Magian Design Studio, Williams st. Melbourne City, Australia
Tuesday Nights 6.30 pm

Private classes: contact Andy on 0412-759186 contact

Also available for Corporate Classes.
Have full insurance / public indemnity. Member Tai Chi Australia Association.


Read my early personal student notes here.  Note - my thinking has grown a lot since these notes were made.

My tai chi musings blog.

My funny Extreme Tai Chi website.

Join us on World Tai Chi day in Melbourne, Australia, every year.

Andy Bulka's software patterns website.

Andy's Cheng Man Ching Website Reviews

History of Tai Chi Chuan
Fascinating attempt at a History of T'ai Chi Ch'uan by H. Kurland.  He talks about Yang Cheng Fu, and Yang style factionalism.  He talks about how the Cheng Man Ching form fits into the big picture. I'm glad he says this: "Several of these new [Mainland China] forms are designed as competition forms and lack the essence of the more traditional forms."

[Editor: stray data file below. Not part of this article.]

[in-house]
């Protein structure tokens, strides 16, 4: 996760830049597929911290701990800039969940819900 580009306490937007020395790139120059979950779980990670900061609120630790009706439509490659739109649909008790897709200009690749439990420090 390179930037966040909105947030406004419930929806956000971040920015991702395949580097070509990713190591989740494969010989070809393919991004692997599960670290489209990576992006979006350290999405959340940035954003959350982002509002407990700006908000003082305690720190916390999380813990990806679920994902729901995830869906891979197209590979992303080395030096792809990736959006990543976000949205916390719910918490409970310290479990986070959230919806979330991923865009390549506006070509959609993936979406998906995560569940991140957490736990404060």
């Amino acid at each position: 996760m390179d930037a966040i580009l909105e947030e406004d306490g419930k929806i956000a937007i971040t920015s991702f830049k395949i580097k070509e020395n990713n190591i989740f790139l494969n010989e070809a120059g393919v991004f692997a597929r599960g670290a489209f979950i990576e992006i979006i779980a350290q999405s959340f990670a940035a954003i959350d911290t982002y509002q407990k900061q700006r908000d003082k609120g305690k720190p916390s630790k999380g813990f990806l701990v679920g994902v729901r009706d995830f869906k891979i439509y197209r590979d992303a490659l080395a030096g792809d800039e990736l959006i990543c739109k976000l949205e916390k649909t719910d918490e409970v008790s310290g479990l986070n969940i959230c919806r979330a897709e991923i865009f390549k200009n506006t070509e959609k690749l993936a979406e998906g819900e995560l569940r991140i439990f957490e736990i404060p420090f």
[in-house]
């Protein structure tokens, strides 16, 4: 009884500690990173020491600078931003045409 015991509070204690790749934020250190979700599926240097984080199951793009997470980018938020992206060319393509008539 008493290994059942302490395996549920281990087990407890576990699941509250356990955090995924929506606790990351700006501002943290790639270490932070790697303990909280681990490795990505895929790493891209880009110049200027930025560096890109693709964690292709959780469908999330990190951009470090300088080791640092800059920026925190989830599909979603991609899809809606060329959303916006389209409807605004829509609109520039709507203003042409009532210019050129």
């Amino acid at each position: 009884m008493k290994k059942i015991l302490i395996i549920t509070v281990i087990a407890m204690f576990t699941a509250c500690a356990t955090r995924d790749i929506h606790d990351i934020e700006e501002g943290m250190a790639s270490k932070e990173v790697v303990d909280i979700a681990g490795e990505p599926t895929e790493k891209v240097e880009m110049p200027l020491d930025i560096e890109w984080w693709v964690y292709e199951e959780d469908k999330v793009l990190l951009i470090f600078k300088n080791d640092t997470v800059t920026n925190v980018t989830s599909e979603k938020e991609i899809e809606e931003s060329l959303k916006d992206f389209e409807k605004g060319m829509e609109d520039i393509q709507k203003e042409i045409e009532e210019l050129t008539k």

Focus on Professor Cheng Man Ching - "Zheng Manqing is one of the most influential taijiquan practitioners in history." Lots of photos of him, including a very old photo where his face is identified in the large group photo and zoomed into and overlayed over his well known features - proving that its actually him! There Are No Secrets: Professor Cheng Man-Ch'Ing and His Tai Chi Chuan: Books: Wolfe Lowenthal entry for these famous and well regarded books.  A controversial comment by a reviewer fascinated me - he says: "it's common knowledge that Cheng taught select students a set of nei gong exercises that he found invaluable for taiji and even calligraphy. William C.C. Chen mentions receiving this training from Cheng in his book about taiji's body mechanics, and there was a group of Malaysian students (some of whom still teach) who got this training. Cheng didn't teach any of his American students this all-important nei gong (internal work) that is an essential part of taiji."